NEW YORK (Jan. 14)
At least 55,000 Greater New York Area Jews are unemployed, and the number could increase unless existing training and job-creation programs are strengthened, according to two studies.
Prof. Herbert Bienstock, director of the Queens College Center for Labor and Urban Programs, Research and Analysis, who conducted the studies for the Federation Employment and Guidance Service (FEGS), a UJA-Federation agency, also warned that the figures are conservative. They include only persons registered at federal employment centers, not part-time workers, recent college graduates or people who have given up looking for work.
Bienstock, whose study on Jewish unemployed was completed in November, said the total number of jobless or underemployed Jews in the metropolitan area — New York area. City and Westchester, Nassau and Suffolk Counties — may be as high as 160,000, with 105,000 in the city’s five boroughs. The reported figures in the study, he said, estimate between 35,000 and 45,000 jobless Jews in the city and 15,000 to 20,000 in the rest of the area. But Bienstock also noted that the total Jewish unemployment rate in the area is below the 6.1 percent of the total general jobless rate in the metropolitan area. He said he found that the majority of unemployed Jews are college graduates and middle-level managers. His report did not show the total number of Jews employed in the area labor market.
SOME PRELIMINARY FINDINGS
Bienstock’s other study, a still unpublished demographic report based on interviews with 600 Jewish clients who sought assistance from FEGS in 1985, showed the following preliminary findings:
The Jewish unemployed are mostly adults, between 18 and 55.
About 30 percent of area Jews who go to FEGS for help have management backgrounds. Another 35 percent have clerical experience, and about 8 percent are manual workers. The remaining 27 percent are classified as “miscellaneous.”
Unemployed Jews in New York tend to be better educated than the general population. About 75 percent of FEGS clients had attended college; 57 percent had undergraduate degrees, and more than half of those had finished graduate school. Only a negligible number had failed to complete high school.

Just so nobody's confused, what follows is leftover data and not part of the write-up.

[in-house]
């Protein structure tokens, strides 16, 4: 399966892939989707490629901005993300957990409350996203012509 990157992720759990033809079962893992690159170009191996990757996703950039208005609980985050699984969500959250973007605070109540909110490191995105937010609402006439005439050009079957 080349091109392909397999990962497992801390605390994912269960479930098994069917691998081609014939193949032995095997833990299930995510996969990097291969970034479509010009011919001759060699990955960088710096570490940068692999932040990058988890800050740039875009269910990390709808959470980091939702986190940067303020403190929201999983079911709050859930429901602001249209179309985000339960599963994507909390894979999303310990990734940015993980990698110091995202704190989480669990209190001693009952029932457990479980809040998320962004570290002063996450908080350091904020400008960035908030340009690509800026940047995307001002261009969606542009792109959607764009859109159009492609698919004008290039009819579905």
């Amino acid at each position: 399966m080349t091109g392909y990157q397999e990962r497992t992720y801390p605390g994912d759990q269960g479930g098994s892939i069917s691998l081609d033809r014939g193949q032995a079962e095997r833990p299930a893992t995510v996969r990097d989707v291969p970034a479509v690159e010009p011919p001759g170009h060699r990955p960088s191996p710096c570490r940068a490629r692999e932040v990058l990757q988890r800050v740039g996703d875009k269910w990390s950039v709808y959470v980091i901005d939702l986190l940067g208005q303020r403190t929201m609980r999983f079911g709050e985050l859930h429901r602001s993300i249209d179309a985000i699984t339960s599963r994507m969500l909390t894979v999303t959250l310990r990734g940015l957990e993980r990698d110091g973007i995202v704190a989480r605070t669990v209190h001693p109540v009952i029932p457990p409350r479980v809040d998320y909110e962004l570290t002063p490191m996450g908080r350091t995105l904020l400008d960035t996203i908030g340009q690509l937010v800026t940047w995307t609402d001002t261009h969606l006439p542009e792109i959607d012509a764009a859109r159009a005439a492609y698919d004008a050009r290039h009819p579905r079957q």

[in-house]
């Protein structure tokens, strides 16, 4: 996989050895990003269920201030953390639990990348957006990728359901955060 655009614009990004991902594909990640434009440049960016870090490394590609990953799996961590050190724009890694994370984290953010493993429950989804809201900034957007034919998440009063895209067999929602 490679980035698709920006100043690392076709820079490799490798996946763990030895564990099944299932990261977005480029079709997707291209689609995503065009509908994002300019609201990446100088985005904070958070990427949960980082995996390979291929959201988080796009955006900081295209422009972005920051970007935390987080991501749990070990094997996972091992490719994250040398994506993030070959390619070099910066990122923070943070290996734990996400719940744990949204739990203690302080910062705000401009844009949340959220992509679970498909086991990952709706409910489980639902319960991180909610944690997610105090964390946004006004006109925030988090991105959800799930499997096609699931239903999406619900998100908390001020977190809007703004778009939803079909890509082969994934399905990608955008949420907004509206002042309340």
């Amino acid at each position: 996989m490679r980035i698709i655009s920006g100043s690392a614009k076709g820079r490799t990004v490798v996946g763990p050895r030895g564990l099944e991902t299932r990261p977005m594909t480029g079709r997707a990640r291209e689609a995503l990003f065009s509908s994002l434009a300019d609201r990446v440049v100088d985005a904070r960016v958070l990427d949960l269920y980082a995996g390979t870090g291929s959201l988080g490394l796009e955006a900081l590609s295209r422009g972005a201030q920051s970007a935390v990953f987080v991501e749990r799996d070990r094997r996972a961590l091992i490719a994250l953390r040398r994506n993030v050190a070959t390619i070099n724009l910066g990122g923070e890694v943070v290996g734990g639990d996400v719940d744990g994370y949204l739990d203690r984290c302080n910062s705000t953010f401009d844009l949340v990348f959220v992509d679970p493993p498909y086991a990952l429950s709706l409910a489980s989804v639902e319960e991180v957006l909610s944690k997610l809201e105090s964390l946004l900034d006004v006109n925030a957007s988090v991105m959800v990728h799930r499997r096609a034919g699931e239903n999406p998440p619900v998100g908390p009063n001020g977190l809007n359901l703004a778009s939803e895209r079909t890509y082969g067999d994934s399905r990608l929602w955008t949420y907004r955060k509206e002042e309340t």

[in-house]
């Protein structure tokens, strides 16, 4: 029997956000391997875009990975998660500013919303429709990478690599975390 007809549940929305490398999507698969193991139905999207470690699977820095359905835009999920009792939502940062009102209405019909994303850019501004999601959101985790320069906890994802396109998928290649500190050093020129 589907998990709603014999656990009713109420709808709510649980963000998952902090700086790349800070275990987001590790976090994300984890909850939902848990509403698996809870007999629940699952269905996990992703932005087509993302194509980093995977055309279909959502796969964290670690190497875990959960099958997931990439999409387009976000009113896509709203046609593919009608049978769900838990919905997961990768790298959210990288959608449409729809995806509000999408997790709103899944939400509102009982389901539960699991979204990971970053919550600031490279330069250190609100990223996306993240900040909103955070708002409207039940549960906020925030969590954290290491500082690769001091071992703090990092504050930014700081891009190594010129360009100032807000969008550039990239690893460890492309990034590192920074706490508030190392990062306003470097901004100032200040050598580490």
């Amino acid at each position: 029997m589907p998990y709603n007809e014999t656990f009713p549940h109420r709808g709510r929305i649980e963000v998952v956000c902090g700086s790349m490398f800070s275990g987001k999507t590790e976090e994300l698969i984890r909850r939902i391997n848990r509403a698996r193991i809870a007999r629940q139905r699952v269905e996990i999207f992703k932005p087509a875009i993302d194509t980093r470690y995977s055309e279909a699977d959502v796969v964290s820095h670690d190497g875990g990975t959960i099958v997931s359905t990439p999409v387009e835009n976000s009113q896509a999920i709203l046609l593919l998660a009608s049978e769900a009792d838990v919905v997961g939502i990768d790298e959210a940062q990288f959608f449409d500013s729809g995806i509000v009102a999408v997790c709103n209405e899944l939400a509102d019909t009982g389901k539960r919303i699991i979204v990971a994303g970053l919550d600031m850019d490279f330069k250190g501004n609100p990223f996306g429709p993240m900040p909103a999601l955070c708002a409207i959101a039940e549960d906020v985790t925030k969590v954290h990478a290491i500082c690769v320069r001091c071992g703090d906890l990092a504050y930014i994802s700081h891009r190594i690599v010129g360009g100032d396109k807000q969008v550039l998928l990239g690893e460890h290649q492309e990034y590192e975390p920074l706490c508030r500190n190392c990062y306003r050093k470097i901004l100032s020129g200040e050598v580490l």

Some 60 percent of FEGS clients wanted permanent jobs. About 16 percent wanted counseling, and 12 percent sought additional training.
Gail Magaliff, associate executive vice president of FEGS, said the unemployment figures confirm that the New York economy has been shifting — from manufacturing industries that employ many production workers and a large number of middle-level managers, to service enterprises that require information processors and other white-collar employees.
According to Labor Department statistics, the number of jobs in New York City reached a 12-year-high of 3.5 million in 1985, largely because of growth in such fields as finance, insurance, communications, and international trade. By contrast, manufacturing jobs declined by 18 percent between 1981 and 1985. Such changes have serious social and economic implications, Magaliff said. Many of the manufacturing jobs lost, including those in the garment and jewelry industries, had traditionally provided entry-level work for untrained people.
“People need more training these days, even for low-level office jobs,” she said. Many entry level clerical positions require word-processing and other advanced skills. Even years after the trend was recognized, she said, employers still have trouble finding people with the skills now needed.
STEPS TO COMBAT JEWISH UNEMPLOYMENT
To take advantage of the continuing shortage of skilled employees, and to combat Jewish unemployment, UJA-Federation has allocated $295,000 for the current fiscal year to the $632,000 FEGS Jewish Emergency Employment Program. Some 3,596 Jews from throughout the area take part in the program, which includes career guidance, skills training, psychological counseling, and other assistance.
The clients include middle-level managers who lost their jobs when companies closed or relocated; heads of single-parent families; women returning to the work force; Russian immigrants; and recent college graduates.